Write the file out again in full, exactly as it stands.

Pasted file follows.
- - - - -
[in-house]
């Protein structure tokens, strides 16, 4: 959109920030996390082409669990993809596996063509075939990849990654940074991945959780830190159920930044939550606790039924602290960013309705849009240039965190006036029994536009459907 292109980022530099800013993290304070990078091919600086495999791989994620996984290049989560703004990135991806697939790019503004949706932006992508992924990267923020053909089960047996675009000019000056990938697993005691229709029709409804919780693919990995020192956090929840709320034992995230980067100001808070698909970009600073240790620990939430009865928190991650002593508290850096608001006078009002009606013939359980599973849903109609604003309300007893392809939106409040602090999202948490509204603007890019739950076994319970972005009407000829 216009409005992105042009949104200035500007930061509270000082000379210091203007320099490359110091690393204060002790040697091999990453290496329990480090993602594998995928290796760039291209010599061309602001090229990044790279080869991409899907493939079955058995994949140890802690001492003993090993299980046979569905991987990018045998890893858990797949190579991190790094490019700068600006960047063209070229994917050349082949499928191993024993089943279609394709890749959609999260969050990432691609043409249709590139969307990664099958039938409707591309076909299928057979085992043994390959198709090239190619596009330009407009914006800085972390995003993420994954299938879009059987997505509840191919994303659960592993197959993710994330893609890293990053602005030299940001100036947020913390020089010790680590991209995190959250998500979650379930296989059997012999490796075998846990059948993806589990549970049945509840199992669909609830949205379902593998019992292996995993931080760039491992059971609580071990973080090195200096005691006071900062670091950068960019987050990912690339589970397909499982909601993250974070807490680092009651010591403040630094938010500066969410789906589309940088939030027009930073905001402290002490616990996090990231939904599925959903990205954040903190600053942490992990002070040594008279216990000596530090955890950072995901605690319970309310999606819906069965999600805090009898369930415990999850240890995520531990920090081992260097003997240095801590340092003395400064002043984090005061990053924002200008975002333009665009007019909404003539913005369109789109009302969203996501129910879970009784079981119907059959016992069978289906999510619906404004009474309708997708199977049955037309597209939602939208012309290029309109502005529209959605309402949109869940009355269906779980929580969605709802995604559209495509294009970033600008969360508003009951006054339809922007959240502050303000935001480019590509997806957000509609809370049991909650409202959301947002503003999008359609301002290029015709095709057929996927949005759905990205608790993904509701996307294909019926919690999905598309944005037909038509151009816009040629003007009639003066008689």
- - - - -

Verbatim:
[in-house]
């Protein structure tokens, strides 16, 4: 959109920030996390082409669990993809596996063509075939990849990654940074991945959780830190159920930044939550606790039924602290960013309705849009240039965190006036029994536009459907 292109980022530099800013993290304070990078091919600086495999791989994620996984290049989560703004990135991806697939790019503004949706932006992508992924990267923020053909089960047996675009000019000056990938697993005691229709029709409804919780693919990995020192956090929840709320034992995230980067100001808070698909970009600073240790620990939430009865928190991650002593508290850096608001006078009002009606013939359980599973849903109609604003309300007893392809939106409040602090999202948490509204603007890019739950076994319970972005009407000829 216009409005992105042009949104200035500007930061509270000082000379210091203007320099490359110091690393204060002790040697091999990453290496329990480090993602594998995928290796760039291209010599061309602001090229990044790279080869991409899907493939079955058995994949140890802690001492003993090993299980046979569905991987990018045998890893858990797949190579991190790094490019700068600006960047063209070229994917050349082949499928191993024993089943279609394709890749959609999260969050990432691609043409249709590139969307990664099958039938409707591309076909299928057979085992043994390959198709090239190619596009330009407009914006800085972390995003993420994954299938879009059987997505509840191919994303659960592993197959993710994330893609890293990053602005030299940001100036947020913390020089010790680590991209995190959250998500979650379930296989059997012999490796075998846990059948993806589990549970049945509840199992669909609830949205379902593998019992292996995993931080760039491992059971609580071990973080090195200096005691006071900062670091950068960019987050990912690339589970397909499982909601993250974070807490680092009651010591403040630094938010500066969410789906589309940088939030027009930073905001402290002490616990996090990231939904599925959903990205954040903190600053942490992990002070040594008279216990000596530090955890950072995901605690319970309310999606819906069965999600805090009898369930415990999850240890995520531990920090081992260097003997240095801590340092003395400064002043984090005061990053924002200008975002333009665009007019909404003539913005369109789109009302969203996501129910879970009784079981119907059959016992069978289906999510619906404004009474309708997708199977049955037309597209939602939208012309290029309109502005529209959605309402949109869940009355269906779980929580969605709802995604559209495509294009970033600008969360508003009951006054339809922007959240502050303000935001480019590509997806957000509609809370049991909650409202959301947002503003999008359609301002290029015709095709057929996927949005759905990205608790993904509701996307294909019926919690999905598309944005037909038509151009816009040629003007009639003066008689």